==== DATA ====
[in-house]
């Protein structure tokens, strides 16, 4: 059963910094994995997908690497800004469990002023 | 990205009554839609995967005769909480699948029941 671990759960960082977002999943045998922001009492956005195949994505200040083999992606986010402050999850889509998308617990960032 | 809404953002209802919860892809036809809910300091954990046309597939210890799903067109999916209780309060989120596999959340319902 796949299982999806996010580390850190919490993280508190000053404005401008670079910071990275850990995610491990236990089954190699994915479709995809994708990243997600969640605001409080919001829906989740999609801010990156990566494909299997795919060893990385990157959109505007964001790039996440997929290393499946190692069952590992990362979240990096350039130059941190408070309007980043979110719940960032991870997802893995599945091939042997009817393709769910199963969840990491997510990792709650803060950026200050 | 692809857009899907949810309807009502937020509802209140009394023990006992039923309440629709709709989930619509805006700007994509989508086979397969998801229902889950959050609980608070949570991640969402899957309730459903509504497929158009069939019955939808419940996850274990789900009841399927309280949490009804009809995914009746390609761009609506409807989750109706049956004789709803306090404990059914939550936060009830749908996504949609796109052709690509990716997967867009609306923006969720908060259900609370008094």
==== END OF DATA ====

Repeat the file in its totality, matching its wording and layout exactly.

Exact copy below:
[in-house]
């Protein structure tokens, strides 16, 4: 059963910094994995997908690497800004469990002023 | 990205009554839609995967005769909480699948029941 671990759960960082977002999943045998922001009492956005195949994505200040083999992606986010402050999850889509998308617990960032 | 809404953002209802919860892809036809809910300091954990046309597939210890799903067109999916209780309060989120596999959340319902 796949299982999806996010580390850190919490993280508190000053404005401008670079910071990275850990995610491990236990089954190699994915479709995809994708990243997600969640605001409080919001829906989740999609801010990156990566494909299997795919060893990385990157959109505007964001790039996440997929290393499946190692069952590992990362979240990096350039130059941190408070309007980043979110719940960032991870997802893995599945091939042997009817393709769910199963969840990491997510990792709650803060950026200050 | 692809857009899907949810309807009502937020509802209140009394023990006992039923309440629709709709989930619509805006700007994509989508086979397969998801229902889950959050609980608070949570991640969402899957309730459903509504497929158009069939019955939808419940996850274990789900009841399927309280949490009804009809995914009746390609761009609506409807989750109706049956004789709803306090404990059914939550936060009830749908996504949609796109052709690509990716997967867009609306923006969720908060259900609370008094």